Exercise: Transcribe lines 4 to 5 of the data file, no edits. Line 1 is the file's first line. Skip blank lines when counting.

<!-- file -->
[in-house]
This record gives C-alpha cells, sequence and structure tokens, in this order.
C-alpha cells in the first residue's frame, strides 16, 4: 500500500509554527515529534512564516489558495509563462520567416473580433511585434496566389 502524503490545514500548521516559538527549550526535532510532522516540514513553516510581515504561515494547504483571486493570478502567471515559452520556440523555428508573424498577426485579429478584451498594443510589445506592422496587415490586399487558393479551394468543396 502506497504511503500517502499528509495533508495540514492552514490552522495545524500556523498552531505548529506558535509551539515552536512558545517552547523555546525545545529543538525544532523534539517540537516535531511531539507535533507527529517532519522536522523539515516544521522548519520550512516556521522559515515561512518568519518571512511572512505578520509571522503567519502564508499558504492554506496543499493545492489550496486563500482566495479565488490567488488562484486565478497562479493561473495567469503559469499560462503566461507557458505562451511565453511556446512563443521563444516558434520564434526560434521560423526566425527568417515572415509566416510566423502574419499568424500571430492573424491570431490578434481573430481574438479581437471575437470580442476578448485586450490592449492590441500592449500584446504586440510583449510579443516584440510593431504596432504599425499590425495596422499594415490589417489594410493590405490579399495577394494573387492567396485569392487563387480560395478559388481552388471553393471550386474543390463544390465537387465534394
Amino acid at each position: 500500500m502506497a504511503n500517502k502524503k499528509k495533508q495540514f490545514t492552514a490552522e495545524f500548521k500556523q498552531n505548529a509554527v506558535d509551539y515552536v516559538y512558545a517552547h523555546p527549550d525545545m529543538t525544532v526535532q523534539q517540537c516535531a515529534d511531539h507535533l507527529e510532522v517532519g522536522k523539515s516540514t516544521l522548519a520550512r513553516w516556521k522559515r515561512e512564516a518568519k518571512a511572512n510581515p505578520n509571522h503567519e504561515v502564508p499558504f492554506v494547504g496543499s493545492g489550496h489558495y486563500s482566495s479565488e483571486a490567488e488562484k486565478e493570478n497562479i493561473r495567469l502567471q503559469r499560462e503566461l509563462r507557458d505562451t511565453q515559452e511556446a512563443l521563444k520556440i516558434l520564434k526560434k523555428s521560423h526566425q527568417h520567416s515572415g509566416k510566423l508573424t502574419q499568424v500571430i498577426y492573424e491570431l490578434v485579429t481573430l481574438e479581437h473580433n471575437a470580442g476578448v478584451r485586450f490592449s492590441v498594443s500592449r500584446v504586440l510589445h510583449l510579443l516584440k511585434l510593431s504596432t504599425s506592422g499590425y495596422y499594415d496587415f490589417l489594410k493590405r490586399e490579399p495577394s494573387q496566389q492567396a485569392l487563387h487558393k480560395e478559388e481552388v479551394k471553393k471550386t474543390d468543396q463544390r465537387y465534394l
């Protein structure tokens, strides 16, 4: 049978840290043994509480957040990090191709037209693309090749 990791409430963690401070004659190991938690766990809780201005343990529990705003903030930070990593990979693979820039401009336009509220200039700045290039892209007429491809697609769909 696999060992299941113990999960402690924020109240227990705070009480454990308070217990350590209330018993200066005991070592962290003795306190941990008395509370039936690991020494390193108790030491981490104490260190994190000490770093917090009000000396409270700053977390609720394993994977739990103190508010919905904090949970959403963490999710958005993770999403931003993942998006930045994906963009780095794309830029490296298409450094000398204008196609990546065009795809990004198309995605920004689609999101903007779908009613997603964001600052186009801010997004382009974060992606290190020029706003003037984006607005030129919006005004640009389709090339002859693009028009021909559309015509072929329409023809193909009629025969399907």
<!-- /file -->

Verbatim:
Amino acid at each position: 500500500m502506497a504511503n500517502k502524503k499528509k495533508q495540514f490545514t492552514a490552522e495545524f500548521k500556523q498552531n505548529a509554527v506558535d509551539y515552536v516559538y512558545a517552547h523555546p527549550d525545545m529543538t525544532v526535532q523534539q517540537c516535531a515529534d511531539h507535533l507527529e510532522v517532519g522536522k523539515s516540514t516544521l522548519a520550512r513553516w516556521k522559515r515561512e512564516a518568519k518571512a511572512n510581515p505578520n509571522h503567519e504561515v502564508p499558504f492554506v494547504g496543499s493545492g489550496h489558495y486563500s482566495s479565488e483571486a490567488e488562484k486565478e493570478n497562479i493561473r495567469l502567471q503559469r499560462e503566461l509563462r507557458d505562451t511565453q515559452e511556446a512563443l521563444k520556440i516558434l520564434k526560434k523555428s521560423h526566425q527568417h520567416s515572415g509566416k510566423l508573424t502574419q499568424v500571430i498577426y492573424e491570431l490578434v485579429t481573430l481574438e479581437h473580433n471575437a470580442g476578448v478584451r485586450f490592449s492590441v498594443s500592449r500584446v504586440l510589445h510583449l510579443l516584440k511585434l510593431s504596432t504599425s506592422g499590425y495596422y499594415d496587415f490589417l489594410k493590405r490586399e490579399p495577394s494573387q496566389q492567396a485569392l487563387h487558393k480560395e478559388e481552388v479551394k471553393k471550386t474543390d468543396q463544390r465537387y465534394l
């Protein structure tokens, strides 16, 4: 049978840290043994509480957040990090191709037209693309090749 990791409430963690401070004659190991938690766990809780201005343990529990705003903030930070990593990979693979820039401009336009509220200039700045290039892209007429491809697609769909 696999060992299941113990999960402690924020109240227990705070009480454990308070217990350590209330018993200066005991070592962290003795306190941990008395509370039936690991020494390193108790030491981490104490260190994190000490770093917090009000000396409270700053977390609720394993994977739990103190508010919905904090949970959403963490999710958005993770999403931003993942998006930045994906963009780095794309830029490296298409450094000398204008196609990546065009795809990004198309995605920004689609999101903007779908009613997603964001600052186009801010997004382009974060992606290190020029706003003037984006607005030129919006005004640009389709090339002859693009028009021909559309015509072929329409023809193909009629025969399907």